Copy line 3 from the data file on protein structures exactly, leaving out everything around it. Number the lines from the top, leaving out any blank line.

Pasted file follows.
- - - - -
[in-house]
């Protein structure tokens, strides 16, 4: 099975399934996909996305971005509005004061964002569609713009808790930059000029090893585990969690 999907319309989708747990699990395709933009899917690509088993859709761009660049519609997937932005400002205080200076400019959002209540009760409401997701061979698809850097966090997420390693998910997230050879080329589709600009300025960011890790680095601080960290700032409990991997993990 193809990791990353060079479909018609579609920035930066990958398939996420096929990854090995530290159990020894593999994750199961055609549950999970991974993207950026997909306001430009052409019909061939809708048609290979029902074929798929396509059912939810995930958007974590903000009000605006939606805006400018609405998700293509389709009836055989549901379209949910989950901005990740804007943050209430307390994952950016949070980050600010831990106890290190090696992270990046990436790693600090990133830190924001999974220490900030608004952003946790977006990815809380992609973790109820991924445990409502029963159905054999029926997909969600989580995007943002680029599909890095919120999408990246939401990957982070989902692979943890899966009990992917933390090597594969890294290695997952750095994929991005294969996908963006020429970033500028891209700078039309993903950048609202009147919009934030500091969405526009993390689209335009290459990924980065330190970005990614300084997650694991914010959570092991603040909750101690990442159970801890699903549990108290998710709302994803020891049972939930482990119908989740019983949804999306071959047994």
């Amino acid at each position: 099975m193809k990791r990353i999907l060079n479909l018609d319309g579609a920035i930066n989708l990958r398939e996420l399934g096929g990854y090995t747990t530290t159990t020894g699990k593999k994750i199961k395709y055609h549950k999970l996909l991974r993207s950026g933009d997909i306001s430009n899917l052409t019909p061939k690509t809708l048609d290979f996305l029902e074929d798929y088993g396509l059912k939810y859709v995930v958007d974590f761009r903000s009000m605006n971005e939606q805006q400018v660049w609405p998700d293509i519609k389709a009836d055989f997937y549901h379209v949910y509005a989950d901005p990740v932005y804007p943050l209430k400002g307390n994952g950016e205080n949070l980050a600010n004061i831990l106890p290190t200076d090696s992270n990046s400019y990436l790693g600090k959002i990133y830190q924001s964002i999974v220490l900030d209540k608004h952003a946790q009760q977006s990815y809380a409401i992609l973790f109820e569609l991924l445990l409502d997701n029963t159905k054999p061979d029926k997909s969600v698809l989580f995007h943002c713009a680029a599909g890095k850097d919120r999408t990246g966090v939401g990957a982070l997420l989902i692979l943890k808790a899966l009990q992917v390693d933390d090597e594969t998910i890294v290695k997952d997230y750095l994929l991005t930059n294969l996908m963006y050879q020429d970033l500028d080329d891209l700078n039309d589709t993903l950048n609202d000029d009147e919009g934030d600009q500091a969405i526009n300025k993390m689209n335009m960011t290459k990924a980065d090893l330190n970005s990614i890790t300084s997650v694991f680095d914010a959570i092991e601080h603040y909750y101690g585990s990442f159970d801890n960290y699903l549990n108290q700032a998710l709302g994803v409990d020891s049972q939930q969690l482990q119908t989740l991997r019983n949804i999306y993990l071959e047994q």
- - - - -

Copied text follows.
């Amino acid at each position: 099975m193809k990791r990353i999907l060079n479909l018609d319309g579609a920035i930066n989708l990958r398939e996420l399934g096929g990854y090995t747990t530290t159990t020894g699990k593999k994750i199961k395709y055609h549950k999970l996909l991974r993207s950026g933009d997909i306001s430009n899917l052409t019909p061939k690509t809708l048609d290979f996305l029902e074929d798929y088993g396509l059912k939810y859709v995930v958007d974590f761009r903000s009000m605006n971005e939606q805006q400018v660049w609405p998700d293509i519609k389709a009836d055989f997937y549901h379209v949910y509005a989950d901005p990740v932005y804007p943050l209430k400002g307390n994952g950016e205080n949070l980050a600010n004061i831990l106890p290190t200076d090696s992270n990046s400019y990436l790693g600090k959002i990133y830190q924001s964002i999974v220490l900030d209540k608004h952003a946790q009760q977006s990815y809380a409401i992609l973790f109820e569609l991924l445990l409502d997701n029963t159905k054999p061979d029926k997909s969600v698809l989580f995007h943002c713009a680029a599909g890095k850097d919120r999408t990246g966090v939401g990957a982070l997420l989902i692979l943890k808790a899966l009990q992917v390693d933390d090597e594969t998910i890294v290695k997952d997230y750095l994929l991005t930059n294969l996908m963006y050879q020429d970033l500028d080329d891209l700078n039309d589709t993903l950048n609202d000029d009147e919009g934030d600009q500091a969405i526009n300025k993390m689209n335009m960011t290459k990924a980065d090893l330190n970005s990614i890790t300084s997650v694991f680095d914010a959570i092991e601080h603040y909750y101690g585990s990442f159970d801890n960290y699903l549990n108290q700032a998710l709302g994803v409990d020891s049972q939930q969690l482990q119908t989740l991997r019983n949804i999306y993990l071959e047994q």